Then there is the Red Road. Indigenous friends of mine who use to be into alcohol and drugs talk about getting back on the Red road. Going up to Pine Ridge Reservation, going on a 4 day fast and vision quest, taking sweats and doing the sundance. After that they feel like they are back on the path.

Losing one's virginity used to be a big deal. I'm not sure it is anymore. But that was a definite crossing-over, for many of us, into what felt like adult territory. That first visit to Planned Parenthood, all by yourself, without telling your parents...I don't know, for me the transition into a different way of thinking of myself - which happened while I was at college - was just that the balance of important decisions shifted onto me, and more and more, I wanted it that way - I definitely didn't want to be dependent or to have continuing financial support that put strings on me. So pretty soon after graduating I got very interested in getting a job and having my own place and car and taking responsibility for myself. Part of it was sexual too - I wanted privacy, the same kind of privacy adults had. Which meant I had to be able to support myself so I could live on my own. As soon as I did that, I was perceived differently by my family. We all were reacting against authority too, then; there was a big push to separate/differentiate from the older generation. Today, it seems like a lot of kids want the opposite - to come back home and stay there, having Mom do the laundry, as long as they can!

Mothers who do laundry for their grown or teenaged children mystify me.

Around here, the nuclear family model never really took hold. People set up their own households when they hook up, but try and stay as close as possible to parents and siblings in order to share labor, tools, fellowship, babysitting, etc.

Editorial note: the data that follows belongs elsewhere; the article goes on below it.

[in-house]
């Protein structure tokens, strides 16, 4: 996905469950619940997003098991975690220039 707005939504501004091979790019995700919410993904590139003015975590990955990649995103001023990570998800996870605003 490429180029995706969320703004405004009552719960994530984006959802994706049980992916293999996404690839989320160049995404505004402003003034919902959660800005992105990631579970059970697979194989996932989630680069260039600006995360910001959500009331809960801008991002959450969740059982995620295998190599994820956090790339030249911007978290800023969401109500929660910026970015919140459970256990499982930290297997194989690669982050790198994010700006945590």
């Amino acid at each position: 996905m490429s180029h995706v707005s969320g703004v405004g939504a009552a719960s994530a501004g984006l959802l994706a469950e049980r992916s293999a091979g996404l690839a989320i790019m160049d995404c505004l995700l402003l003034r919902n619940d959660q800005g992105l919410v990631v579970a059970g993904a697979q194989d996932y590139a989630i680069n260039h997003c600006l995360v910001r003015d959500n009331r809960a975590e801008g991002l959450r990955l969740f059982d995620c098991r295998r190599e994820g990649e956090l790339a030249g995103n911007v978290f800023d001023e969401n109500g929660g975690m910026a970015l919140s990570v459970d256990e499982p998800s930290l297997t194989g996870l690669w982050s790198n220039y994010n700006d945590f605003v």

Oh. Having children, definitely. Since I didn't do that till I was twenty-seven -- the same year I learned to drive, incidentally -- mine was a very prolonged adolescence.

The rite was attending on the first birth itself, I guess.

If I'd never had children, I don't know if I'd ever have thought of myself as an adult. I think it's true, that it's not easy to make the transition, in America. So few of the role models kids have are in fact adults: lots of performers of various kinds who are either teenagers or barely adults. Becoming an adult was less like entering the real world than like leaving the known world entirely :-) I had no idea how it was done.

I'm with Dave. There was never a moment when I was told "Now, you're an man." When someone refers to me as a man it still sounds wrong to me, though I don't have a word to offer in its place.

I turned 59 on Monday and it still feels wierd when some addresses me as Mr. Some men's groups out there are dealing with the issue of what it is to be a man and how one becomes a man.

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Who was Cassandra?

  • In the Iliad, she is described as the loveliest of the daughters of Priam (King of Troy), and gifted with prophecy. The god Apollo loved her, but she spurned him. As a punishment, he decreed that no one would ever believe her. So when she told her fellow Trojans that the Greeks were hiding inside the wooden horse...well, you know what happened.